Dietsch's reasons for rejecting these proposals point to the contours of his own proposal. Unilateral solutions are insufficient effectively to fight tax competition: multilateral institutional solutions are needed. Global taxes are normatively too demanding; we must start from currently accepted norms and ways the international realm is structured, including sovereign states. Capital controls are too blunt; we need more sophisticated institutional arrangements that preserve the fiscal autonomy of states.
Dietsch proposes an International Tax Organization (ITO). It would provide a forum for governments to negotiate agreements on the rules of international taxation and would ensure those rules are enforced. To fight the paperization of real profits Dietsch favors a "unitary tax with formulaic apportionment" (p. 75). This system proposes first to calculate the word-wide profits of multi-national-companies, and then distribute claims to tax shares of these profits to states according to a formula that reflects the company's economic activity in each country by considering factors such as property, sales, and payroll (p. 107). The ITO would leave it to each country to tax their allotted share of corporate profits according to a rate set in accordance with the preferences of its citizenry, as long as it does not undermine the fiscal autonomy of other states.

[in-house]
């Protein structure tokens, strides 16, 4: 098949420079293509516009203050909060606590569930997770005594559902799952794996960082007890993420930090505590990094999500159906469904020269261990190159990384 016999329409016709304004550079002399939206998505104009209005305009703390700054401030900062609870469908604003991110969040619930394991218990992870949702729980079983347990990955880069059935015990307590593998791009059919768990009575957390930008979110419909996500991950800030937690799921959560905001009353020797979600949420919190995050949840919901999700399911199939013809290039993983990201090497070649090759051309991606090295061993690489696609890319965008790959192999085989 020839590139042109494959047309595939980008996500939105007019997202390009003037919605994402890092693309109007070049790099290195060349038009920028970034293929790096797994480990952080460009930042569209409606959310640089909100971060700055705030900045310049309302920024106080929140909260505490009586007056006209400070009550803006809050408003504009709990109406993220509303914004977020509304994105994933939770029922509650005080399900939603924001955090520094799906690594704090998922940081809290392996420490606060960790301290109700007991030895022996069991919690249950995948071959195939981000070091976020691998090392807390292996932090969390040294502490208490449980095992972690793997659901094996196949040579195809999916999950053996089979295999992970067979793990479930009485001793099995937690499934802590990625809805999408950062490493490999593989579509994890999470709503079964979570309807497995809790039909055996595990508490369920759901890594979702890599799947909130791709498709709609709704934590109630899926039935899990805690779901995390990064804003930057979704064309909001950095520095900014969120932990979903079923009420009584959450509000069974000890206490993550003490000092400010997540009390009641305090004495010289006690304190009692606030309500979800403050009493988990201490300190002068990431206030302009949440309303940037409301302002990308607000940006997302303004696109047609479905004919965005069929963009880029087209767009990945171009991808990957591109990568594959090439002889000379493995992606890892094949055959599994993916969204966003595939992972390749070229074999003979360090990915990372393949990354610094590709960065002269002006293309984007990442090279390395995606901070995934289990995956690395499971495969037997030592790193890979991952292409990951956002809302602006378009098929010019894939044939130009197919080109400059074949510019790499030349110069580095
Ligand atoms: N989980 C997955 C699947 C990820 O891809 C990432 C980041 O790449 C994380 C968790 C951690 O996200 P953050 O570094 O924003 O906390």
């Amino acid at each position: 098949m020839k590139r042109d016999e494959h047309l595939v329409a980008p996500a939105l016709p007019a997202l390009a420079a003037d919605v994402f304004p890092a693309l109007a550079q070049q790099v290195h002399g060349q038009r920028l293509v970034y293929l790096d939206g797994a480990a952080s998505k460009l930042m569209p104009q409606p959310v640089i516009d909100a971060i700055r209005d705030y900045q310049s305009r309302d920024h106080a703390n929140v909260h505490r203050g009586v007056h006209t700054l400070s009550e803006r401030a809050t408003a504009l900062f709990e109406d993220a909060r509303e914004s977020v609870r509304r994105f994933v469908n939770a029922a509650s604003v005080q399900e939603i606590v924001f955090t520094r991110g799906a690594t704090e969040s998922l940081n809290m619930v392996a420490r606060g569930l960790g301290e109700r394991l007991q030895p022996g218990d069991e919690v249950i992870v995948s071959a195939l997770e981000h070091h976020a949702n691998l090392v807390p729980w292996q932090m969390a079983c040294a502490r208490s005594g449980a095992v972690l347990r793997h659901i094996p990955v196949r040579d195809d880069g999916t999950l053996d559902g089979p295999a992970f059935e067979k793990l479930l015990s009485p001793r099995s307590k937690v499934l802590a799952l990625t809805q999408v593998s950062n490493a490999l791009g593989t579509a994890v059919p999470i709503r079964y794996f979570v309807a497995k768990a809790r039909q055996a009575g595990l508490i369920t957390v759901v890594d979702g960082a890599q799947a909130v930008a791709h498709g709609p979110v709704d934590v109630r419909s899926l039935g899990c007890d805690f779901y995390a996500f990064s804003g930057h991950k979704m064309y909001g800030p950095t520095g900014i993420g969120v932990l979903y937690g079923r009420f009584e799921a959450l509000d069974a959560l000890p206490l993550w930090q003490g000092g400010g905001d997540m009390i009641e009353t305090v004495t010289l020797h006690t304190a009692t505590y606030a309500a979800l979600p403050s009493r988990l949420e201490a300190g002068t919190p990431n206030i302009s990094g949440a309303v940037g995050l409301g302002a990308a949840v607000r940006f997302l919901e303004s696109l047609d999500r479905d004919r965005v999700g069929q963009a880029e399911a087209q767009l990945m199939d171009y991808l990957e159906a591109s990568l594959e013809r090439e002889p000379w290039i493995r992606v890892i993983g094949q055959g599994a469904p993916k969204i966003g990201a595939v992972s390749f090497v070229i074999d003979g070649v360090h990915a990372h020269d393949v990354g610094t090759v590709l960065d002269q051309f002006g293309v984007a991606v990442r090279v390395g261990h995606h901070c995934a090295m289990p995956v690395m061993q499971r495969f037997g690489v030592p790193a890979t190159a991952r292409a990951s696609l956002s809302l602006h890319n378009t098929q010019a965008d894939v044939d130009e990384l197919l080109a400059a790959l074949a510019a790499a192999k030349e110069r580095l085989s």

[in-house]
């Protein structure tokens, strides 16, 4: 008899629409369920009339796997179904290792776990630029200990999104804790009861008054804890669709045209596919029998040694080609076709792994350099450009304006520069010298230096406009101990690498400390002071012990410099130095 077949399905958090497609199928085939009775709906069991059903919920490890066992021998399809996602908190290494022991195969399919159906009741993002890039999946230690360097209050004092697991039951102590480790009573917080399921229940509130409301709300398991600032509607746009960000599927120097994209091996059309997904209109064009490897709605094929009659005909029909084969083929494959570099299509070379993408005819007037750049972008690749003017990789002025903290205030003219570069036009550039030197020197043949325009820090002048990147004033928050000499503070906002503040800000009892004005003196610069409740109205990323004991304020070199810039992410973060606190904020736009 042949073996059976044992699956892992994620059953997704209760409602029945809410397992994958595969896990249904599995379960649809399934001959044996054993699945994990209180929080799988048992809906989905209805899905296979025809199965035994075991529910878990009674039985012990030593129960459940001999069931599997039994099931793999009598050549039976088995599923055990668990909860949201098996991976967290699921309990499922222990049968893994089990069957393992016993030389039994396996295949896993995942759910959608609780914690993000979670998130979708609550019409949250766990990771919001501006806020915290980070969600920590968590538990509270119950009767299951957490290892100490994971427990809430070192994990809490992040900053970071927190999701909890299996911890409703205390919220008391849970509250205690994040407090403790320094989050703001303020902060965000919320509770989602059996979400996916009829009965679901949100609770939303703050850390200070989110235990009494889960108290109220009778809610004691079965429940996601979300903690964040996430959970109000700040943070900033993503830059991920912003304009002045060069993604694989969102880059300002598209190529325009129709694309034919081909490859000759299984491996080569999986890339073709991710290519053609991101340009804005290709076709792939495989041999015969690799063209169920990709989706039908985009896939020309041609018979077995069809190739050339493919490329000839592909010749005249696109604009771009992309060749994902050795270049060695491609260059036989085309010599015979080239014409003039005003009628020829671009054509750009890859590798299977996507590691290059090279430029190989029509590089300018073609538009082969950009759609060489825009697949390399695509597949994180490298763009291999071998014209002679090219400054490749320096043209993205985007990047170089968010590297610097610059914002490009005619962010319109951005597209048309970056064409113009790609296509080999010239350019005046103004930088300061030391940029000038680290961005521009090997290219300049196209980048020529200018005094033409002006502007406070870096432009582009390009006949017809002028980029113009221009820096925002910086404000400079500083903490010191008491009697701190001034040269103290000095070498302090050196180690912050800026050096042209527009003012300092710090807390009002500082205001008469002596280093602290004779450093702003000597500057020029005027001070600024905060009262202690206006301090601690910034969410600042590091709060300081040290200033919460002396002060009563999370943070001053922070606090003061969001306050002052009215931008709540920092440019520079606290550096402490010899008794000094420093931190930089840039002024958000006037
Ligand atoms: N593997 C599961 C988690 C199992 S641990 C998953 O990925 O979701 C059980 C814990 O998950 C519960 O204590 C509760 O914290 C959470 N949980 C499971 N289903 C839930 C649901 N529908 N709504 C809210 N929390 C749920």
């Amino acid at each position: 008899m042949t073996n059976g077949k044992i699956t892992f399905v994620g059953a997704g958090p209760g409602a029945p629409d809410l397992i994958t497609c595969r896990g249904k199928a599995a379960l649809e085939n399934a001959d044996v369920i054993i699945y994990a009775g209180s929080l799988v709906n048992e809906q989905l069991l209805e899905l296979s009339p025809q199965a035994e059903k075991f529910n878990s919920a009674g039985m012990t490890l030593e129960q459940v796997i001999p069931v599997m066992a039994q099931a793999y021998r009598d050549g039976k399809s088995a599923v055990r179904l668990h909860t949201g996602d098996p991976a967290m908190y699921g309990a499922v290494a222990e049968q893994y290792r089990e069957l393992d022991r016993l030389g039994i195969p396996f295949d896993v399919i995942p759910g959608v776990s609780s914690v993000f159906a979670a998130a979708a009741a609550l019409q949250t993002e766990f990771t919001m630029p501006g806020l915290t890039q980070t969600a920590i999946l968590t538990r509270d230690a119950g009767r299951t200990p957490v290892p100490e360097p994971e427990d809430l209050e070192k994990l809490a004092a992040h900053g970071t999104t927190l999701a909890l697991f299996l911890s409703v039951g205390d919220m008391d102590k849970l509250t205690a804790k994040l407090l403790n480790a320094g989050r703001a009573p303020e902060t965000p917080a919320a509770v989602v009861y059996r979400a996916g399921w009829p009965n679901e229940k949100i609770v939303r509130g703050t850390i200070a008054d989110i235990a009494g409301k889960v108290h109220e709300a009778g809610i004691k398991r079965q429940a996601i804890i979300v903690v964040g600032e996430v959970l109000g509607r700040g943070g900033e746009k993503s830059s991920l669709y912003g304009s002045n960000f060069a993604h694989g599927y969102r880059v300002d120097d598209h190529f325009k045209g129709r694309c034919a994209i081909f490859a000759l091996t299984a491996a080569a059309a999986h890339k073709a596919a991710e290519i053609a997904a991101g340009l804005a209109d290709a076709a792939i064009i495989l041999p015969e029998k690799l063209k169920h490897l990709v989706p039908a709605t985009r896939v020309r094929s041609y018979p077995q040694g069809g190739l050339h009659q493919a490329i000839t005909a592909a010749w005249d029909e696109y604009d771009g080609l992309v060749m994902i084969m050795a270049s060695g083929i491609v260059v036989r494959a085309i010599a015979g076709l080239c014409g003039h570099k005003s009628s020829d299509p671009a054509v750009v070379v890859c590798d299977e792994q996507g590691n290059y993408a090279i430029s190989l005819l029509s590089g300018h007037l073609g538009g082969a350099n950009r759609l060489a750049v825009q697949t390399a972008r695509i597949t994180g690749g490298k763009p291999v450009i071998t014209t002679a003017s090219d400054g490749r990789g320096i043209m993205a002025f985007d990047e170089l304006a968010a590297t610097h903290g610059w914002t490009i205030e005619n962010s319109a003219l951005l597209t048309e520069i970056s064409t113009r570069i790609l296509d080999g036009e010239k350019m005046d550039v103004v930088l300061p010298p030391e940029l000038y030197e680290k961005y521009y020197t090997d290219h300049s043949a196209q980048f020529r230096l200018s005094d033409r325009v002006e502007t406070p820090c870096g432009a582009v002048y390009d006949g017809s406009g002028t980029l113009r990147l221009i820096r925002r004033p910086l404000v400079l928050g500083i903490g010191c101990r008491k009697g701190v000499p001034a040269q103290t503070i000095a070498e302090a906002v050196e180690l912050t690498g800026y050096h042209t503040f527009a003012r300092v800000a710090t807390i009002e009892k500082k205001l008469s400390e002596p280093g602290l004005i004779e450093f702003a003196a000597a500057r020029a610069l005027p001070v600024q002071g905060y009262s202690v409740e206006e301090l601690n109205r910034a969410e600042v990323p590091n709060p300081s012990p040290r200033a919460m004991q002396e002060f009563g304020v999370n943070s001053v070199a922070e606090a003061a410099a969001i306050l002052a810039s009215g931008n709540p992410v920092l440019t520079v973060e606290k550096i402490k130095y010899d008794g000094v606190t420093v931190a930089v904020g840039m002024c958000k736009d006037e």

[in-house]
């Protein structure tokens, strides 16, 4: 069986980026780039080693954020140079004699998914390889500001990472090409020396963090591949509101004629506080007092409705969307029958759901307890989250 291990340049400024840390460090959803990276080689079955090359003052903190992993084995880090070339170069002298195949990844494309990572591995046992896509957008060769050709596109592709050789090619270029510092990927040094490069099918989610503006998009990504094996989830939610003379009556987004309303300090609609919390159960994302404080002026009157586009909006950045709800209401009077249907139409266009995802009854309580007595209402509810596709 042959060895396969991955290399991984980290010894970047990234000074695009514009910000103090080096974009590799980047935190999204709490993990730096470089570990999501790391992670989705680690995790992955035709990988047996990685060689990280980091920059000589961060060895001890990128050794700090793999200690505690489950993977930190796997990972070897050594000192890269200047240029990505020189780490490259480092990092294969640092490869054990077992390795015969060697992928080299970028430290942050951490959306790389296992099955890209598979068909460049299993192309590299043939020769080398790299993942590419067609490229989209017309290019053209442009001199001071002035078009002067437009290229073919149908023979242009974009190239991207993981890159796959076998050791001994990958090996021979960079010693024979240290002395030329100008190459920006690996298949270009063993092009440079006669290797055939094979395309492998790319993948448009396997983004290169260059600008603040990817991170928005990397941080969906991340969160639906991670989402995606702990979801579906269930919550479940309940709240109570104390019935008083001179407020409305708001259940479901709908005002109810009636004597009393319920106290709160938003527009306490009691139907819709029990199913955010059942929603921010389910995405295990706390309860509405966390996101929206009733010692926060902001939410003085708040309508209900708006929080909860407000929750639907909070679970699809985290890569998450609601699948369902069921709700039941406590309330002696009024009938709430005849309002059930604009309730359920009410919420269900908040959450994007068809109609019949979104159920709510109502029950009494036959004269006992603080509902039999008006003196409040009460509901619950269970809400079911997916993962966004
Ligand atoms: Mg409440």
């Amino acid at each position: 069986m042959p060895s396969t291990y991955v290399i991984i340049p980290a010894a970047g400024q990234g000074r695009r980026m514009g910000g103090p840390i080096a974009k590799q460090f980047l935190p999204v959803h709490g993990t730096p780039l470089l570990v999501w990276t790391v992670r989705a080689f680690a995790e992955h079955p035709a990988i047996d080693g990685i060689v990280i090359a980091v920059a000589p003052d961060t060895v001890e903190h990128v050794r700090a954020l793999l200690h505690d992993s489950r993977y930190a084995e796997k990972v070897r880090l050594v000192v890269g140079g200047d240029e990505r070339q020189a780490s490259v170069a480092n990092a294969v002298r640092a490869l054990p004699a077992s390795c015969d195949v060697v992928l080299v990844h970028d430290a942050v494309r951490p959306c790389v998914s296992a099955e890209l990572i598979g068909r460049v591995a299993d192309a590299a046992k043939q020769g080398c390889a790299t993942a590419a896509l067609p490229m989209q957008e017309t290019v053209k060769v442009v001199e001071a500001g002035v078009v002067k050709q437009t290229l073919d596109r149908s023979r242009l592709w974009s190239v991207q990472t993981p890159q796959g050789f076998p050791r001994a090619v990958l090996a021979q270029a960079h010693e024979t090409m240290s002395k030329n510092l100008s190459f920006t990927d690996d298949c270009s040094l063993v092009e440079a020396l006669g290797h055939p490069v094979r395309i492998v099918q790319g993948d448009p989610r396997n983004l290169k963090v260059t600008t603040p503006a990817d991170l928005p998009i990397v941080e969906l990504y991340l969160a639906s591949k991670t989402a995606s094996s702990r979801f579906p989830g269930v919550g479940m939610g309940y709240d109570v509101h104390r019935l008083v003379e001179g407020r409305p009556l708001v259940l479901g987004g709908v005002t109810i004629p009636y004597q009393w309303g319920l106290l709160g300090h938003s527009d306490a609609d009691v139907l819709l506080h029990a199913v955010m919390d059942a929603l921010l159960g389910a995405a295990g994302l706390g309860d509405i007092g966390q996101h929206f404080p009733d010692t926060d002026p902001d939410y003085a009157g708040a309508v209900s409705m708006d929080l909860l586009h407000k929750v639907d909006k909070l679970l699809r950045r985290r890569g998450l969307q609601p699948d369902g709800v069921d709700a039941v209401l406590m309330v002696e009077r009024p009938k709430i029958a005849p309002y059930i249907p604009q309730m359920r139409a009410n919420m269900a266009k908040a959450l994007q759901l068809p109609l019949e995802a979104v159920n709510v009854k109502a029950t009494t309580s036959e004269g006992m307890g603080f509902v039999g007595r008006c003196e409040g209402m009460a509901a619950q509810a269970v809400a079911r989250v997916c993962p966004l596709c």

To support his institutional proposal, Dietsch proceeds in two steps: first spelling out which regulative principles are needed to protect fiscal autonomy, and then showing that his proposal honors these principles. He thinks of the preservation of fiscal autonomy as parallel to setting the limits of liberty for individuals. "The basic challenge of this book," he writes, "is to identify where the boundaries of the fiscal autonomy prerogative should lie, and what institutions might serve to protect them" (p. 79).